Herrmann shows RFID reader, sensors on machines

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Roger Renstrom Tom Browne displays an interchangeable base plate with color coding for ultrasonic welding on Herrmann's HiA Vario bench-top press.

Anaheim, Calif. — Herrmann Ultrasonics Inc. of Bartlett, Ill., can integrate a radio-frequency-identification reader and secure optical sensor with its HiQ Vario ultrasonic welding machine.

Herrmann can build the RFID reader into the sonotrode and fixture assuring correct installation during the changing of welding tools for production processes.

“The color camera in the welder determines if the correct part is loaded and if the right program is being used,” Tom Browne, account manager for plastics automation, said at the UBM Advanced Manufacturing expo in Anaheim.

Herrmann can incorporate the features in its mid line HiQ Vario bench-top press without needing to add an external program logic controller or other external hardware or software. Herrmann’s proprietary software handles preset functions or tasks that can be linked to the RFID sensor.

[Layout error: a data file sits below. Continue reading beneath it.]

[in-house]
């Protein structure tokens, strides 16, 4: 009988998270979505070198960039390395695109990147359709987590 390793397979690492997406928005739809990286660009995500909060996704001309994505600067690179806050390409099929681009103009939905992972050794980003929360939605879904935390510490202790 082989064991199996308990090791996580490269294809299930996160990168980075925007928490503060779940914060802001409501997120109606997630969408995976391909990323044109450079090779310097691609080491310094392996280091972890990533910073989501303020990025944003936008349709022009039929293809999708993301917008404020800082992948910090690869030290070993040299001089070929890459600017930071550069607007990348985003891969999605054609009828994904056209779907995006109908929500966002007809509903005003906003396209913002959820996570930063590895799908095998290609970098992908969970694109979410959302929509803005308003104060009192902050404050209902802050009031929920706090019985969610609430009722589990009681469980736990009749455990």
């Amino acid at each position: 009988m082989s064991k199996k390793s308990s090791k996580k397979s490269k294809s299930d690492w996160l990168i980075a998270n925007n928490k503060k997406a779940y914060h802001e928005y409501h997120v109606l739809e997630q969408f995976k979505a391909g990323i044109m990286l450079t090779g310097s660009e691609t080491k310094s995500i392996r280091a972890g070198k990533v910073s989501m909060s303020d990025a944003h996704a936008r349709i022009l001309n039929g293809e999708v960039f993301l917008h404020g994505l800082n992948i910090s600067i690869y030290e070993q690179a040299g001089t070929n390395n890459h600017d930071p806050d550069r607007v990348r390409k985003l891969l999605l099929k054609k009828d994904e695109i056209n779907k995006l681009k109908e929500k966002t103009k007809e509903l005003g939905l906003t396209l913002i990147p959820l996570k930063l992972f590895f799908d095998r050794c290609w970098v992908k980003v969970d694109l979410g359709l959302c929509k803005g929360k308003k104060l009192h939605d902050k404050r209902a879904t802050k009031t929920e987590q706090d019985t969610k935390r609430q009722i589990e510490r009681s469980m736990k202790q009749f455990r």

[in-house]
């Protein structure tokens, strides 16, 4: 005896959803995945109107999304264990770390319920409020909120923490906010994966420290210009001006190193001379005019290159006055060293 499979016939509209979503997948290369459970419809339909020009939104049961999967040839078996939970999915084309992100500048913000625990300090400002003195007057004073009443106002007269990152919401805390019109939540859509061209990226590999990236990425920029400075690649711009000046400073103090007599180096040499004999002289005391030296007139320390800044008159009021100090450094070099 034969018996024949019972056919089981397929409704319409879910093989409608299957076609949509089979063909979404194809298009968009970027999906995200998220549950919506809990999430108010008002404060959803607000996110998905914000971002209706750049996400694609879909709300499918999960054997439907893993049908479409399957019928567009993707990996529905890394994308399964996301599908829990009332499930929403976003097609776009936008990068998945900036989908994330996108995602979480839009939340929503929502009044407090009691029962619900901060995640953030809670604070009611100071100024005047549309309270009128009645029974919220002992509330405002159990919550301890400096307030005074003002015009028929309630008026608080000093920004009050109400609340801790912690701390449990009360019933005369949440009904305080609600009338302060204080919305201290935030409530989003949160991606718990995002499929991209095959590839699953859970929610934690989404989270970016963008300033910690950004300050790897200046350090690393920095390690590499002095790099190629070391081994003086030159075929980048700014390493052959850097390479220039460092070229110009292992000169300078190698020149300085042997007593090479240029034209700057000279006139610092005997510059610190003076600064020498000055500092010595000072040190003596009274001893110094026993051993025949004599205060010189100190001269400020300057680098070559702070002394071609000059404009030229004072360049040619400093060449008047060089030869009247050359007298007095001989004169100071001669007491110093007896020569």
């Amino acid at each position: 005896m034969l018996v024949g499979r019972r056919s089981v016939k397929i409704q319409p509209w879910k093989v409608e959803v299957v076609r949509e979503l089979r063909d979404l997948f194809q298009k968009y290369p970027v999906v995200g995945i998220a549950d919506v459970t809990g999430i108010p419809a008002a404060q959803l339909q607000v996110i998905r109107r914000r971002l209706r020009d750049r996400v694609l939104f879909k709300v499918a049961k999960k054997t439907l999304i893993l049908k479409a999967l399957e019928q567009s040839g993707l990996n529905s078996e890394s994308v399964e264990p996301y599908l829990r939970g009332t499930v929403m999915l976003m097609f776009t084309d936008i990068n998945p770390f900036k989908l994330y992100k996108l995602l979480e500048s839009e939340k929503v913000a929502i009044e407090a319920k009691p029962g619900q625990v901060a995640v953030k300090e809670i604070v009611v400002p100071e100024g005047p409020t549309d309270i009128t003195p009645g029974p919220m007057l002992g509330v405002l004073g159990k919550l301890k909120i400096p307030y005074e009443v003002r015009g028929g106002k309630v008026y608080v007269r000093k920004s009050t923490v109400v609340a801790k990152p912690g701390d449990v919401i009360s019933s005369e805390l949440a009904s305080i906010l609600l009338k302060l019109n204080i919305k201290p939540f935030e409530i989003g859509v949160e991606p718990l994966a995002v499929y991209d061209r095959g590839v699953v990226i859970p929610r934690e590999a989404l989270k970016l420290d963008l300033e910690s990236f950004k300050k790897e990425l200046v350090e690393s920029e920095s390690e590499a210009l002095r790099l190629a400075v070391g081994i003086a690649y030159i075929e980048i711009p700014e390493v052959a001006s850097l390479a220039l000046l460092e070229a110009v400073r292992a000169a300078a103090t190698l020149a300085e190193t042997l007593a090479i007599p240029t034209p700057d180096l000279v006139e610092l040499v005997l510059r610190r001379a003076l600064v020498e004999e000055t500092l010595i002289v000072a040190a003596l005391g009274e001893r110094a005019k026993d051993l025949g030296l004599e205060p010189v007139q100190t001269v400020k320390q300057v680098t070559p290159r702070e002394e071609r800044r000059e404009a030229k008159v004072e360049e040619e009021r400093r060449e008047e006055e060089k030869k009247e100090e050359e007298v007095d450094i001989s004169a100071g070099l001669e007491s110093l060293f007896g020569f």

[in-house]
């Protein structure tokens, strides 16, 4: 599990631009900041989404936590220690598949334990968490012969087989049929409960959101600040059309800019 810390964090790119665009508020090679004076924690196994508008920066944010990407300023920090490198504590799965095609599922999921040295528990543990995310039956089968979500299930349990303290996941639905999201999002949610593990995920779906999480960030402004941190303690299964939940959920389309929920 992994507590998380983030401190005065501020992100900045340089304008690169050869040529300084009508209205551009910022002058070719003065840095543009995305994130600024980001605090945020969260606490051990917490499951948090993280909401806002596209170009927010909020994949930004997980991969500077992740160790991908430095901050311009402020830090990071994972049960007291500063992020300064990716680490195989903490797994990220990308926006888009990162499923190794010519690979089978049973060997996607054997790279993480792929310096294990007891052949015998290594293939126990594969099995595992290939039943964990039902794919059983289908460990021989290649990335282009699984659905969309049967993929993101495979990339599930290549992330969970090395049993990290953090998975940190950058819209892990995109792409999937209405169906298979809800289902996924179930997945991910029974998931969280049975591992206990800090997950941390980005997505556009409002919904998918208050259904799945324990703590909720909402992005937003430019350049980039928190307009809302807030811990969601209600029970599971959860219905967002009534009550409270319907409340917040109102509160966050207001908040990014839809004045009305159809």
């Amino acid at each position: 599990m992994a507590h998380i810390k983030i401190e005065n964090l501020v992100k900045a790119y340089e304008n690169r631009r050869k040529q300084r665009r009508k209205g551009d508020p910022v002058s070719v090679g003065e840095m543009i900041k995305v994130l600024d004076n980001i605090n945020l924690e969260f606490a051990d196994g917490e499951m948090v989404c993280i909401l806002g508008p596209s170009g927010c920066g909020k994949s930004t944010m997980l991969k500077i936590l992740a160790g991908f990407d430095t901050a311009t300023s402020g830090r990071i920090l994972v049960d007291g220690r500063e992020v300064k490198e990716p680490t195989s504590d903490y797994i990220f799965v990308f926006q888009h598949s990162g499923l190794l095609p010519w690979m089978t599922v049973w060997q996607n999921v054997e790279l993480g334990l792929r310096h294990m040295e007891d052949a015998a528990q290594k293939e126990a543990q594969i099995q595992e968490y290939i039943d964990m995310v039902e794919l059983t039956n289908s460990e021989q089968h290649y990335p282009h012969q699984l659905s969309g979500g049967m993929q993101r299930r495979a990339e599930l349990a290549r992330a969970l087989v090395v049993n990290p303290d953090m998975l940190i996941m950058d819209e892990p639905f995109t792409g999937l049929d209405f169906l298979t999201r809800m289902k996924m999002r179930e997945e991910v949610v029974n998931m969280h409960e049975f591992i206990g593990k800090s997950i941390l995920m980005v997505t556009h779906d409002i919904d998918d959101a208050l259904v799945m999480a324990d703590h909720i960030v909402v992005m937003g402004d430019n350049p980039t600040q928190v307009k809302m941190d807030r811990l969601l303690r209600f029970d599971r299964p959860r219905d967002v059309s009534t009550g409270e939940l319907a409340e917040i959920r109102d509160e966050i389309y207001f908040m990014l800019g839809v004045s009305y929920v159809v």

The RFID chip is located in the bottom of the fixture, and the RFID reader is integrated in the baseplate. In the ultrasonic stack, the reader is located behind the stack, allowing reading from the sensor in the column.

Numerous medical device manufacturers incorporate RFID technology into their products to meet customer requirements.

The technology is also applicable to Herrmann’s HiQ Dialog SpeedControl ultrasonic welding machine with its patented pneumatic HMC drive concept.

Parent company Herrmann Ultraschalltechnik GmbH & Co. KG of Karlsbad, Germany, initially displayed the innovation in October at the K 2016 show in Germany.

In addition, Browne said Herrmann’s line of ultrasonic VE-brand actuators enable manual processing of 10 to 15 parts per minute and automated processing of 60 to 70 parts per minute. The actuators fix and guide the ultrasonic stack and can be installed closely together in a row.

Herrmann Ultrasonics in Illinois employs 50 — an increase of 10 in 23 months — and occupies 20,000 square feet that is close to being “maxed out” or fully utilized, Browne noted. In 1990, Herrmann started the U.S. operation in Schaumburg, Ill., and in 2006, moved the operation about eight miles to Bartlett.